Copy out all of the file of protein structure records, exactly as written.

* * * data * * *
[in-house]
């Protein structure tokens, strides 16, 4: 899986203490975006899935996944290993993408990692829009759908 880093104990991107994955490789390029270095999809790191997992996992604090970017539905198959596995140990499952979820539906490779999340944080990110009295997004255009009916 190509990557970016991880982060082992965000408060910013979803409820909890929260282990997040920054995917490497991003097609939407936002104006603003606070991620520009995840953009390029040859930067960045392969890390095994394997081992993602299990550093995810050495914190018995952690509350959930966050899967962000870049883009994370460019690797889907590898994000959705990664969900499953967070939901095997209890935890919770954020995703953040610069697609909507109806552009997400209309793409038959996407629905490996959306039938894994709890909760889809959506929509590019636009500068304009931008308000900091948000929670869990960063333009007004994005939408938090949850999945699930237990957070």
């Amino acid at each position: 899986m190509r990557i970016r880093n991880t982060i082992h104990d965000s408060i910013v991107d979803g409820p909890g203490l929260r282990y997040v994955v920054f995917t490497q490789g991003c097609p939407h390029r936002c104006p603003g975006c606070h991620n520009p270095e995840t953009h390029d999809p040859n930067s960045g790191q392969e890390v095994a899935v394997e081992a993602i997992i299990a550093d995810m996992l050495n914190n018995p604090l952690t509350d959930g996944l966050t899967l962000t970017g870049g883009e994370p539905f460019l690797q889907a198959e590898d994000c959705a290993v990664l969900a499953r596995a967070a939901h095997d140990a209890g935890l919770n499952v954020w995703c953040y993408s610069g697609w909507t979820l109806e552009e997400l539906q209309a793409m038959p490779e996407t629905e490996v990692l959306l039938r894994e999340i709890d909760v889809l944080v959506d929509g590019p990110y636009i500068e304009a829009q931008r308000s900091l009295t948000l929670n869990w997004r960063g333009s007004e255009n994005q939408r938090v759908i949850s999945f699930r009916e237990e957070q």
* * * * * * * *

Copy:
[in-house]
């Protein structure tokens, strides 16, 4: 899986203490975006899935996944290993993408990692829009759908 880093104990991107994955490789390029270095999809790191997992996992604090970017539905198959596995140990499952979820539906490779999340944080990110009295997004255009009916 190509990557970016991880982060082992965000408060910013979803409820909890929260282990997040920054995917490497991003097609939407936002104006603003606070991620520009995840953009390029040859930067960045392969890390095994394997081992993602299990550093995810050495914190018995952690509350959930966050899967962000870049883009994370460019690797889907590898994000959705990664969900499953967070939901095997209890935890919770954020995703953040610069697609909507109806552009997400209309793409038959996407629905490996959306039938894994709890909760889809959506929509590019636009500068304009931008308000900091948000929670869990960063333009007004994005939408938090949850999945699930237990957070």
């Amino acid at each position: 899986m190509r990557i970016r880093n991880t982060i082992h104990d965000s408060i910013v991107d979803g409820p909890g203490l929260r282990y997040v994955v920054f995917t490497q490789g991003c097609p939407h390029r936002c104006p603003g975006c606070h991620n520009p270095e995840t953009h390029d999809p040859n930067s960045g790191q392969e890390v095994a899935v394997e081992a993602i997992i299990a550093d995810m996992l050495n914190n018995p604090l952690t509350d959930g996944l966050t899967l962000t970017g870049g883009e994370p539905f460019l690797q889907a198959e590898d994000c959705a290993v990664l969900a499953r596995a967070a939901h095997d140990a209890g935890l919770n499952v954020w995703c953040y993408s610069g697609w909507t979820l109806e552009e997400l539906q209309a793409m038959p490779e996407t629905e490996v990692l959306l039938r894994e999340i709890d909760v889809l944080v959506d929509g590019p990110y636009i500068e304009a829009q931008r308000s900091l009295t948000l929670n869990w997004r960063g333009s007004e255009n994005q939408r938090v759908i949850s999945f699930r009916e237990e957070q």